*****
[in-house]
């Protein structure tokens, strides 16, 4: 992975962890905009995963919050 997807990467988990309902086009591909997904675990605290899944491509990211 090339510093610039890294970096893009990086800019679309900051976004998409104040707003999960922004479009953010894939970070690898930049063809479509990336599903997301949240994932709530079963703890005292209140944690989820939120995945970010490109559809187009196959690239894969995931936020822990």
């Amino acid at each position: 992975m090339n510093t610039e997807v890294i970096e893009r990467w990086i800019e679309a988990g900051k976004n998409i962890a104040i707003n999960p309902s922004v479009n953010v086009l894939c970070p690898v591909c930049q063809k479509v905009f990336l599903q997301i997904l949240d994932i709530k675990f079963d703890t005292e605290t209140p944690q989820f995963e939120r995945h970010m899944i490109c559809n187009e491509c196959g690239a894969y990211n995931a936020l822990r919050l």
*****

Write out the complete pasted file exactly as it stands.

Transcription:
[in-house]
């Protein structure tokens, strides 16, 4: 992975962890905009995963919050 997807990467988990309902086009591909997904675990605290899944491509990211 090339510093610039890294970096893009990086800019679309900051976004998409104040707003999960922004479009953010894939970070690898930049063809479509990336599903997301949240994932709530079963703890005292209140944690989820939120995945970010490109559809187009196959690239894969995931936020822990």
């Amino acid at each position: 992975m090339n510093t610039e997807v890294i970096e893009r990467w990086i800019e679309a988990g900051k976004n998409i962890a104040i707003n999960p309902s922004v479009n953010v086009l894939c970070p690898v591909c930049q063809k479509v905009f990336l599903q997301i997904l949240d994932i709530k675990f079963d703890t005292e605290t209140p944690q989820f995963e939120r995945h970010m899944i490109c559809n187009e491509c196959g690239a894969y990211n995931a936020l822990r919050l």